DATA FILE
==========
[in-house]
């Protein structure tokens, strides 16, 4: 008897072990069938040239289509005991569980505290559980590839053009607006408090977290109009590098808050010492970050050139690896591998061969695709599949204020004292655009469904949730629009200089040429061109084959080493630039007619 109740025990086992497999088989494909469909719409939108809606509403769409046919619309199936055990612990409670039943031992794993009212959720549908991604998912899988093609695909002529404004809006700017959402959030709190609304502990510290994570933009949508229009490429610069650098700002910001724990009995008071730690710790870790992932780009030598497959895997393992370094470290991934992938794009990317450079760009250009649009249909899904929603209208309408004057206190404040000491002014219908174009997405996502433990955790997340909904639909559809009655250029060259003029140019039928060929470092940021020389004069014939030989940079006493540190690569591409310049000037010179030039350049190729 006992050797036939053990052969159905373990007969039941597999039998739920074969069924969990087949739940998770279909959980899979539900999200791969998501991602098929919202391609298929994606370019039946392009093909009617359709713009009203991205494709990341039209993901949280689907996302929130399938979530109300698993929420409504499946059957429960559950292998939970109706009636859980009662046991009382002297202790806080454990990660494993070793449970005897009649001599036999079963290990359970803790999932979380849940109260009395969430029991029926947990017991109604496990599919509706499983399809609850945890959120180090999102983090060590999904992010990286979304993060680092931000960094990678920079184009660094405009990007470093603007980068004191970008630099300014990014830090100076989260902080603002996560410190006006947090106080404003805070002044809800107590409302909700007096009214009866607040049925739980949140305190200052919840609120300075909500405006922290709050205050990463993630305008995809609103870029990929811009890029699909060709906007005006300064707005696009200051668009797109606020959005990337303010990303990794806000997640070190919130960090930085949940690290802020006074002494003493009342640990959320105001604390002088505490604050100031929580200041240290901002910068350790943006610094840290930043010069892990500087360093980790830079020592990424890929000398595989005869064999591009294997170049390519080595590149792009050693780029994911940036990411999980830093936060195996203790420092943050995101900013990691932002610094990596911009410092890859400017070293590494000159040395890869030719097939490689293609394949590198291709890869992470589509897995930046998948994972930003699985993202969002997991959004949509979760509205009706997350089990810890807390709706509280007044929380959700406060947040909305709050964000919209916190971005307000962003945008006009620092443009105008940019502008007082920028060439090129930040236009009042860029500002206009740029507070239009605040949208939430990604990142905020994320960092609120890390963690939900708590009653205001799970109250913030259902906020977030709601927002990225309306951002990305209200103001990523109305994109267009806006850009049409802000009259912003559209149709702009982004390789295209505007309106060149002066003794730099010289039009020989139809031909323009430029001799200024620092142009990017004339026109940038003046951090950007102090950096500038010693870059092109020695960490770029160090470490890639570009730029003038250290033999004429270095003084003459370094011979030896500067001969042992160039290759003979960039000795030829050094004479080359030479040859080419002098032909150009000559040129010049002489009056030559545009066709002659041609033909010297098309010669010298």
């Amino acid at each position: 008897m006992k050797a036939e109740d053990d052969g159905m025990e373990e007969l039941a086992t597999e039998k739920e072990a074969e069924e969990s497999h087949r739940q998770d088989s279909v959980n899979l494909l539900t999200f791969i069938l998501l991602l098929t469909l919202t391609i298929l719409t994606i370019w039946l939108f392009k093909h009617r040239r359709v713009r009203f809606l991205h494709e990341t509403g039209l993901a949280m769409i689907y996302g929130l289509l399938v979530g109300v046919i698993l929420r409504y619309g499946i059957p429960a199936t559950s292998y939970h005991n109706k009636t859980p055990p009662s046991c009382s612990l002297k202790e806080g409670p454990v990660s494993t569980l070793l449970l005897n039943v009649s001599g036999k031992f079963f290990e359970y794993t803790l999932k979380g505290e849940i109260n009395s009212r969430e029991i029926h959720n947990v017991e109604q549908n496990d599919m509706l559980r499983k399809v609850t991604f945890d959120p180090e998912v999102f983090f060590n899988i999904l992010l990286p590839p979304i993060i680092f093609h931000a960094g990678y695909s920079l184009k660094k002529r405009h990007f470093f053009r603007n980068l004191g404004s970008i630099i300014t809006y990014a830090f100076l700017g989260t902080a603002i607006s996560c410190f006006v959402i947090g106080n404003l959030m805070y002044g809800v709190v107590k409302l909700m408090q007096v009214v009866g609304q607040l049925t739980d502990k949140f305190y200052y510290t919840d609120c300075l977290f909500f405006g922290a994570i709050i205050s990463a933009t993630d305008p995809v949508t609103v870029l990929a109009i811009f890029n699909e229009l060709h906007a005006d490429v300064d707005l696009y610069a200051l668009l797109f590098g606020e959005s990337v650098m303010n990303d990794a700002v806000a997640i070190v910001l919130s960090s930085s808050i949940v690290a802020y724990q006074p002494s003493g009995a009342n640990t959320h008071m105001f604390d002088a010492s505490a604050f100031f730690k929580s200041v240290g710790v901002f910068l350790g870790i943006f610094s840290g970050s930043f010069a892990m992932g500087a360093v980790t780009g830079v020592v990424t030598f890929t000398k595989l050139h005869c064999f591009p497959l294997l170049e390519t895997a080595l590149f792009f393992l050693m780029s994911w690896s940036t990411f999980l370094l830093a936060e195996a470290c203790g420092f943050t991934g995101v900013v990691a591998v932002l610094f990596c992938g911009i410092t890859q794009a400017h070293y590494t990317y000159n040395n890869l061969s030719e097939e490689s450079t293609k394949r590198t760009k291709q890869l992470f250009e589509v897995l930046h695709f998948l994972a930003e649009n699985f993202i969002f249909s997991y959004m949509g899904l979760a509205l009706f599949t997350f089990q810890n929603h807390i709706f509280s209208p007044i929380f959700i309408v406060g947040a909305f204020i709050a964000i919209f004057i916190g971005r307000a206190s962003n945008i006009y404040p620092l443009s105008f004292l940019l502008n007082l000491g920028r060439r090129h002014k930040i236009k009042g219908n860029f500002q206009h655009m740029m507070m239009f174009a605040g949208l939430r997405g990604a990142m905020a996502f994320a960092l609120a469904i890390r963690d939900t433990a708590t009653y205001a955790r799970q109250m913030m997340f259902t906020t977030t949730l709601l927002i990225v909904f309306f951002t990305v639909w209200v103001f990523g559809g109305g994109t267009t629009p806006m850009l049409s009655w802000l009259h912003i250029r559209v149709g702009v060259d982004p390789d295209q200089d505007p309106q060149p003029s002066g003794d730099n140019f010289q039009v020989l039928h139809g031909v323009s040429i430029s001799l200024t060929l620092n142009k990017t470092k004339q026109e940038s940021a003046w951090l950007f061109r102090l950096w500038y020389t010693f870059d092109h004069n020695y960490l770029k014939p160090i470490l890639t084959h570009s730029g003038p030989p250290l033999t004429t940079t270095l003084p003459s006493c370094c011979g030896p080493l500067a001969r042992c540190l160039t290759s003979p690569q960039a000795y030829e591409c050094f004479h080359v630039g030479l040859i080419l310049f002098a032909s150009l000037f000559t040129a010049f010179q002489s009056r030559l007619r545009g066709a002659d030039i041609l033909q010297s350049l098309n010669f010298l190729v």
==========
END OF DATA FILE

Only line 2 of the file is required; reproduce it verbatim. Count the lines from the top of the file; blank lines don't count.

């Protein structure tokens, strides 16, 4: 008897072990069938040239289509005991569980505290559980590839053009607006408090977290109009590098808050010492970050050139690896591998061969695709599949204020004292655009469904949730629009200089040429061109084959080493630039007619 109740025990086992497999088989494909469909719409939108809606509403769409046919619309199936055990612990409670039943031992794993009212959720549908991604998912899988093609695909002529404004809006700017959402959030709190609304502990510290994570933009949508229009490429610069650098700002910001724990009995008071730690710790870790992932780009030598497959895997393992370094470290991934992938794009990317450079760009250009649009249909899904929603209208309408004057206190404040000491002014219908174009997405996502433990955790997340909904639909559809009655250029060259003029140019039928060929470092940021020389004069014939030989940079006493540190690569591409310049000037010179030039350049190729 006992050797036939053990052969159905373990007969039941597999039998739920074969069924969990087949739940998770279909959980899979539900999200791969998501991602098929919202391609298929994606370019039946392009093909009617359709713009009203991205494709990341039209993901949280689907996302929130399938979530109300698993929420409504499946059957429960559950292998939970109706009636859980009662046991009382002297202790806080454990990660494993070793449970005897009649001599036999079963290990359970803790999932979380849940109260009395969430029991029926947990017991109604496990599919509706499983399809609850945890959120180090999102983090060590999904992010990286979304993060680092931000960094990678920079184009660094405009990007470093603007980068004191970008630099300014990014830090100076989260902080603002996560410190006006947090106080404003805070002044809800107590409302909700007096009214009866607040049925739980949140305190200052919840609120300075909500405006922290709050205050990463993630305008995809609103870029990929811009890029699909060709906007005006300064707005696009200051668009797109606020959005990337303010990303990794806000997640070190919130960090930085949940690290802020006074002494003493009342640990959320105001604390002088505490604050100031929580200041240290901002910068350790943006610094840290930043010069892990500087360093980790830079020592990424890929000398595989005869064999591009294997170049390519080595590149792009050693780029994911940036990411999980830093936060195996203790420092943050995101900013990691932002610094990596911009410092890859400017070293590494000159040395890869030719097939490689293609394949590198291709890869992470589509897995930046998948994972930003699985993202969002997991959004949509979760509205009706997350089990810890807390709706509280007044929380959700406060947040909305709050964000919209916190971005307000962003945008006009620092443009105008940019502008007082920028060439090129930040236009009042860029500002206009740029507070239009605040949208939430990604990142905020994320960092609120890390963690939900708590009653205001799970109250913030259902906020977030709601927002990225309306951002990305209200103001990523109305994109267009806006850009049409802000009259912003559209149709702009982004390789295209505007309106060149002066003794730099010289039009020989139809031909323009430029001799200024620092142009990017004339026109940038003046951090950007102090950096500038010693870059092109020695960490770029160090470490890639570009730029003038250290033999004429270095003084003459370094011979030896500067001969042992160039290759003979960039000795030829050094004479080359030479040859080419002098032909150009000559040129010049002489009056030559545009066709002659041609033909010297098309010669010298």